The trouble is that a lot of jobs require a pretty much full on presence. There are three women at my firm who made it to partner level while working part time. However they are all spectacularly clever and had great client contacts that were hugely valuable to the firm.
For the rest of us minions the choice is full time or mummy track. Part timers are rarely given any of the plum cases or best clients because there's always the chance that things go tits up on your day(s) off. It's just the way things are in any fast moving industry.
If you're prepared to go full time you can still be a fab mum. I swear work is less tiring than looking after my children!
Good luck with whatever you decide.

MissSueFlay Mon 09-Oct-17 17:45:07

Those still running will come to a stop at some point, then you will probably be in a position to overtake them again (in your speedboat! grin)

ottersHateFeminists Mon 09-Oct-17 17:45:40

You only work 6/`0 the hours your colleagues do and this is unlikely to improve.

We all have to make decisions sometimes. You could up your hours and have a fair punt at the higher tiers of your profession or accpet your compromise.

Thank you for not blaming men / patriarchy / society etc. Enjoy what you do have. It's only natural to think that the grass is always greener!

leftbehind Mon 09-Oct-17 17:47:02

Thanks ladies - you all speak perfect sense. I don't know - it just really got to me today. Looking at my younger colleagues was like looking at myself 10 years ago and I felt this (uncharacteristic) overwhelming sadness.

Blankscreen Mon 09-Oct-17 17:48:25

I work as a Solicitor and it part time but I have effectively been told I won't be promoted.

Tbh I don't really care I've accepted that I would rather see my children than have a different title work.

By the sounds of things you have a nice balance.

Unfortunately i think you're going to have chose what you want more.

Would you be happy if you and dh swapped roles?

leftbehind Mon 09-Oct-17 17:49:22

I might blame the menz.... (just a bit - bit not mine as he's fab). grin

StealthPolarBear Mon 09-Oct-17 17:52:22

Seriously op you only get on life. I'm sure you've heard the saying no one ever said they wished they'd spent more time at the office on their deathbed. Well I hope I'll look back at my life (at the grand old age of 137 grin) and be proud of my career as well as my family (all 62 great-great-great grandchildren!)

leftbehind Mon 09-Oct-17 17:54:40

blankscreen and honey - same profession but public sector.

DP and I have discussed him stepping back and me stepping up at some point but he is now (with my blessing) pursuing some new opportunities that might make that harder in the long run. But he would be very open to anything that would make us both happy and is also very conscious of upsetting the balance.

I also saw my dream job advertised the other day but I couldn't do it part-time so that probably didn't help my general mood.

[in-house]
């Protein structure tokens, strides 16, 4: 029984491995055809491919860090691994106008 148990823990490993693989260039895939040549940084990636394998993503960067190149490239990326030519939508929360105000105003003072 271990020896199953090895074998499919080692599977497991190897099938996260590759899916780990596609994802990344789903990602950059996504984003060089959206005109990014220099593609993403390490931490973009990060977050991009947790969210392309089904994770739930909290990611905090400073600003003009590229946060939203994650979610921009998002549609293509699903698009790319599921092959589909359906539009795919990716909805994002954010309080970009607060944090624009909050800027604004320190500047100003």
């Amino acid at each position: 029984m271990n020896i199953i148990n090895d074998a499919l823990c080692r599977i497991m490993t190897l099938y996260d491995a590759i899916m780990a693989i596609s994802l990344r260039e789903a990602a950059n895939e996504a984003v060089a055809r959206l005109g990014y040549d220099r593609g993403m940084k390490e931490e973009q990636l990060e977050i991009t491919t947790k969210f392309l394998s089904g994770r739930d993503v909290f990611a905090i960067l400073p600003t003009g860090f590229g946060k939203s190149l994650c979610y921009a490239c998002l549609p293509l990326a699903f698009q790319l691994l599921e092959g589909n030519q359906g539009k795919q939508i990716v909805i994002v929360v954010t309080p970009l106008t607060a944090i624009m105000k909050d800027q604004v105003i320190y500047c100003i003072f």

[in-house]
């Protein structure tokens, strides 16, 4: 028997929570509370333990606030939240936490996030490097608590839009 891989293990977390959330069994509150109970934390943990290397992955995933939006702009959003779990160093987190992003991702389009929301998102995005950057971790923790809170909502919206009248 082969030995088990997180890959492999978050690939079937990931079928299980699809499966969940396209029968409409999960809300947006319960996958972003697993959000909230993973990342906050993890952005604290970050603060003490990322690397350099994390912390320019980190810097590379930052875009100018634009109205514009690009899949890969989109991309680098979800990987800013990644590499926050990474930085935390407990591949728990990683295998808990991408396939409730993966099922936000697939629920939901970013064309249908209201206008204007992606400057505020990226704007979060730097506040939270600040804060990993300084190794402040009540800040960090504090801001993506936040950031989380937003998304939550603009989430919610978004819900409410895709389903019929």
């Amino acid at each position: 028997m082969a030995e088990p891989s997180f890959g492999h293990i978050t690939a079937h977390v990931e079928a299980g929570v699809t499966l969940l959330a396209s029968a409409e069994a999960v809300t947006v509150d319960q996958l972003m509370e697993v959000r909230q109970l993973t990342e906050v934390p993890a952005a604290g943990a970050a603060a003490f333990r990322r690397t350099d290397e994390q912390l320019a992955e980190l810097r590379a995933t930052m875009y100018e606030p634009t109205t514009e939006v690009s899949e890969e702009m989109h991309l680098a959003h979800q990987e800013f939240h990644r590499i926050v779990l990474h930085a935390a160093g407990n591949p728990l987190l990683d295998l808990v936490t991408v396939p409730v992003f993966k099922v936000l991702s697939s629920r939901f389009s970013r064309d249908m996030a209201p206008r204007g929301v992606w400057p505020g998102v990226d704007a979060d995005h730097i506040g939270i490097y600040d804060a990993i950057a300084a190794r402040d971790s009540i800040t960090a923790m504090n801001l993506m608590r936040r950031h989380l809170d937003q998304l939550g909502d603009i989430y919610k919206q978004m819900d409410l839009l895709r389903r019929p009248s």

Crunchymum Mon 09-Oct-17 17:54:48

I feel exactly the same.

I moved from a full time, fee earning position to a part time financial admin position at my own request and instigation and my company have been amazing. They have bent over backwards to facilitate my request (allowing me to dictate my hours and days).

Yet it does give me a pang to see younger childless colleagues progress at lightning speed whilst I am effectively standing still. It doesn't make sense as I've not gone for any promotions and I've actively carved out a 'pick up / put down' role to suit my current needs. I asked for this and I am so grateful for my work-life balance so it seems madness to be bothered by lack of progress, when I am not able to commit myself to progression?

For full disclosure I am also 24w with 3rd DC so going on ML for the 3rd time in 6 years (been with company for 16 years though) so will be PT for several more years.

Sittingonthefence83 Mon 09-Oct-17 17:56:23

Totally agree with Stealth ^^. I'm in almost the exact same position as you OP, 3 days a week and young up and coming women taking on more responsibilities than me. Took me a while but I managed to accept my choices and decide that I've got the perfect balance of time with my children and still having a work life. You may regret going full time and missing time with your kids, just my opinion. You'll get there x

StealthPolarBear Mon 09-Oct-17 18:11:11

I'm not sure you do sitting grin I think Im on the side of working ft.

dantdmistedious Mon 09-Oct-17 18:13:04

Same here op. I have now hoped my hours as kids are older and am in line for promotion even though I'm two promotions behind where I would have been if I had stayed full time.

It seems to be about visibility in the office in my firm.

Fixmylife Mon 09-Oct-17 18:31:56

Apply for your dream job! You will never know,otherwise if you could have got it.

LannieDuck Mon 09-Oct-17 18:33:03

I get you. After my second mat leave, and working part-time, I started to feel really under-appreciated at work. My boss just wanted me to do the basic job and never let me try anything different, despite me being very proactive about it, not intending to have any future kids and wanting to dive back into my career.

As a result I left the employer I'd been with for 15+ years and made a side-ways move. I'm feeling a lot happier, but still very ambitious. I have a need to become more senior. I need to feel that my abilities are recognised beyond my designation as 'mummy'. I hope to go back to full-time when DD2 starts school next year, and I'm going to apply for promotions around that time as well.

I've never been actively ambitious before, but (like you), seeing my colleagues progressing beyond me while I was having children was a bit of a shock. It's definitely sparked a desire in me to achieve 'more' i my professional life.